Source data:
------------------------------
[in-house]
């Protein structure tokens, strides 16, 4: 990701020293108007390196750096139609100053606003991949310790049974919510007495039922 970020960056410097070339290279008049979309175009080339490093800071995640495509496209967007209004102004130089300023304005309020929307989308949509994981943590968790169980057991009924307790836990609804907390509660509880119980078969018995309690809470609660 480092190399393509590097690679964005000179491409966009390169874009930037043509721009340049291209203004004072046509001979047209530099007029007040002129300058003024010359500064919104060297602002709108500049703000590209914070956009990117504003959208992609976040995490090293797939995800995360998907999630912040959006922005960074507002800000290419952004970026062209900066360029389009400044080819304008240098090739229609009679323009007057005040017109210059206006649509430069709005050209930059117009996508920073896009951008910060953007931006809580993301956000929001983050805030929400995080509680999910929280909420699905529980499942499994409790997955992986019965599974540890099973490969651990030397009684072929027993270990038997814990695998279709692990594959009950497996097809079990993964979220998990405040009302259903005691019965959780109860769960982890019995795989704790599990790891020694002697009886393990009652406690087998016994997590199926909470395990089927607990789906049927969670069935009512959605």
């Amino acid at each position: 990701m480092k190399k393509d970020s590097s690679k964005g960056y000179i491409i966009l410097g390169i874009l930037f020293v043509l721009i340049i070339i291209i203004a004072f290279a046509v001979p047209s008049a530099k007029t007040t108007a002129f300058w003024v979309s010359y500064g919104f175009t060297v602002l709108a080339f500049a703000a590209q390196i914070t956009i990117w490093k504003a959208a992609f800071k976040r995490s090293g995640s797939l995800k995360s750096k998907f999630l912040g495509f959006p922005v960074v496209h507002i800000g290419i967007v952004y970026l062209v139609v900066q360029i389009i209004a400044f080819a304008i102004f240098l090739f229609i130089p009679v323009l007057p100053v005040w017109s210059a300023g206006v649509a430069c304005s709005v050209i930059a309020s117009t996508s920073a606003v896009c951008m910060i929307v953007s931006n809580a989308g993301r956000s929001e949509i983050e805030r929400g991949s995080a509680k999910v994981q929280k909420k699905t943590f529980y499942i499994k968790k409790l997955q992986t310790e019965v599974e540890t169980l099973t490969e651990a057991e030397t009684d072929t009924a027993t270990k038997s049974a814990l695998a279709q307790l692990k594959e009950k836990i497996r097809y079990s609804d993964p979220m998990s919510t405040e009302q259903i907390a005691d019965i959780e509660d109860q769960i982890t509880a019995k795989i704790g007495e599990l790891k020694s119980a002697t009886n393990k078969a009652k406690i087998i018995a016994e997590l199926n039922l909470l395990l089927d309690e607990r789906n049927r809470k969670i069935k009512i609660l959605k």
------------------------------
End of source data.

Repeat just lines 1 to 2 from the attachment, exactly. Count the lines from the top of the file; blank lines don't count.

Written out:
[in-house]
């Protein structure tokens, strides 16, 4: 990701020293108007390196750096139609100053606003991949310790049974919510007495039922 970020960056410097070339290279008049979309175009080339490093800071995640495509496209967007209004102004130089300023304005309020929307989308949509994981943590968790169980057991009924307790836990609804907390509660509880119980078969018995309690809470609660 480092190399393509590097690679964005000179491409966009390169874009930037043509721009340049291209203004004072046509001979047209530099007029007040002129300058003024010359500064919104060297602002709108500049703000590209914070956009990117504003959208992609976040995490090293797939995800995360998907999630912040959006922005960074507002800000290419952004970026062209900066360029389009400044080819304008240098090739229609009679323009007057005040017109210059206006649509430069709005050209930059117009996508920073896009951008910060953007931006809580993301956000929001983050805030929400995080509680999910929280909420699905529980499942499994409790997955992986019965599974540890099973490969651990030397009684072929027993270990038997814990695998279709692990594959009950497996097809079990993964979220998990405040009302259903005691019965959780109860769960982890019995795989704790599990790891020694002697009886393990009652406690087998016994997590199926909470395990089927607990789906049927969670069935009512959605």